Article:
By Michael Angier
|Developing Good Judgment|
We all respect good judgment. You can't argue that having and exercising good judgment on a regular basis is an important key to success.
I like to say that good judgment comes from experience. And experience often comes from, yup, you guessed it—BAD judgment.
Improving our judgment only from our experience is expensive, time-consuming and often heartbreaking. Experience may be a good teacher, but it's not a very efficient one.
It's far better to learn from the experience of others. If you can trust the advice you receive, and then follow it, you can save yourself a lot of time and pain.
I first started doing this as a boy when I began reading biographies and autobiographies of famous men and women. I was inspired by their accomplishments, and I learned a lot about the qualities of leadership, fortitude and perseverance.
I was curious about how individuals achieved success—especially against difficult odds. And it was this curiosity that led me to start SuccessNet nine years ago. It was also the genesis of my new book, "101 Best Ways to Get Ahead."
Histories of successful people contain wisdom, insights and strategies that are ageless. But with our rapidly changing society and economy, it's important to check the things that worked in the past against what's working now.
So, we decided to do some checking.
In compiling our research for "101 Best Ways to Get Ahead", we wanted to know two things: 1. who are considered to be the most successful and respected people living today and, 2. what advice would they have to offer us to get ahead and stay ahead in the 21st century.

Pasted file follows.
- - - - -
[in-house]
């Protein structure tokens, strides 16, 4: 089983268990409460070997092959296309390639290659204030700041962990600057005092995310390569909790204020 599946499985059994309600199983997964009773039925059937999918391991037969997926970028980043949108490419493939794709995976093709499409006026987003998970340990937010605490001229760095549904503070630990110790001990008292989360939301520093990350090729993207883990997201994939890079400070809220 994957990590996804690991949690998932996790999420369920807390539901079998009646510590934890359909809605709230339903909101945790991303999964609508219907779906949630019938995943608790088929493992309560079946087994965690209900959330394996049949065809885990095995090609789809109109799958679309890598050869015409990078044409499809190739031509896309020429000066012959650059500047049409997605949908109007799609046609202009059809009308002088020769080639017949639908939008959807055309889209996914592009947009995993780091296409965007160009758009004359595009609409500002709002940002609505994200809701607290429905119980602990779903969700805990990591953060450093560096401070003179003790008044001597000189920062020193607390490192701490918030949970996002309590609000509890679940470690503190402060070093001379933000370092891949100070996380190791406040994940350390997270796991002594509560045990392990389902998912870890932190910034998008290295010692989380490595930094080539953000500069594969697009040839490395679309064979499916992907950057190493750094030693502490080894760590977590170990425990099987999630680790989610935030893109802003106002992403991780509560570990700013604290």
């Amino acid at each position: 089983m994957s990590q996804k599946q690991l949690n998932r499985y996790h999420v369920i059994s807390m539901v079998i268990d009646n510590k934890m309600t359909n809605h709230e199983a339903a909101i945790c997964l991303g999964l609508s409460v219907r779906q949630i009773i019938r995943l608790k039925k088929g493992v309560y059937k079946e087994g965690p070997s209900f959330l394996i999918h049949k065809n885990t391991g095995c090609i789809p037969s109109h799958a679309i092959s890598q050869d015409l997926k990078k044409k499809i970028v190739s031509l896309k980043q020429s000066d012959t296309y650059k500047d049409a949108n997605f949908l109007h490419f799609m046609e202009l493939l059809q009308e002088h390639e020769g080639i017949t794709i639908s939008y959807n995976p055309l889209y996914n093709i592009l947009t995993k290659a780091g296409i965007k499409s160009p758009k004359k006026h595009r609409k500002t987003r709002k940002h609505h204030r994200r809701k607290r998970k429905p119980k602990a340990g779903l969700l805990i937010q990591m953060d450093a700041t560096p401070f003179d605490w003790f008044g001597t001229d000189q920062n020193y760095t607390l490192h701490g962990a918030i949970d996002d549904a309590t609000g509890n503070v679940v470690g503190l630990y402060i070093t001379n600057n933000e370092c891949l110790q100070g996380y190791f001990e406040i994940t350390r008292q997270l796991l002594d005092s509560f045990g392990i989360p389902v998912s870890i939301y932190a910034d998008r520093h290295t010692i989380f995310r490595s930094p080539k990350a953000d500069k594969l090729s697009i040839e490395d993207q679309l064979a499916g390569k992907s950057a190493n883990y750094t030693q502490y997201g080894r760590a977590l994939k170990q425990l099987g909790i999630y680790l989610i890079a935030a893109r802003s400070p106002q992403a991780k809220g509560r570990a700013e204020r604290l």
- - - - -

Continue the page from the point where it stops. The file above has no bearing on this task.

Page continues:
For the first, we asked our readers from around the world—nearly 100,000 strong. Thousands responded with the names of people they most admired. From this survey, we determined the 101 top vote-getters and wrote to each of them asking for their best advice.
You could spend several lifetimes attempting to gain the good judgment acquired by the experience of these successful men and women. And you still wouldn't do as well as you could by studying and applying the solid gold advice they have for us.
We go to school to learn basic skills and gain useful knowledge. So why should it be any different when it comes to success principles? Since most schools don't really teach these principles, we're left with what's been imparted to us from our parents, grandparents or guardians—and much of this may be wrong.
It's the easiest and most efficient way to develop good judgment.
Information about the new book (now in print) is available here.
Copyright Success Networks International.
First published 01/13/2005
Last Updated 01/19/2005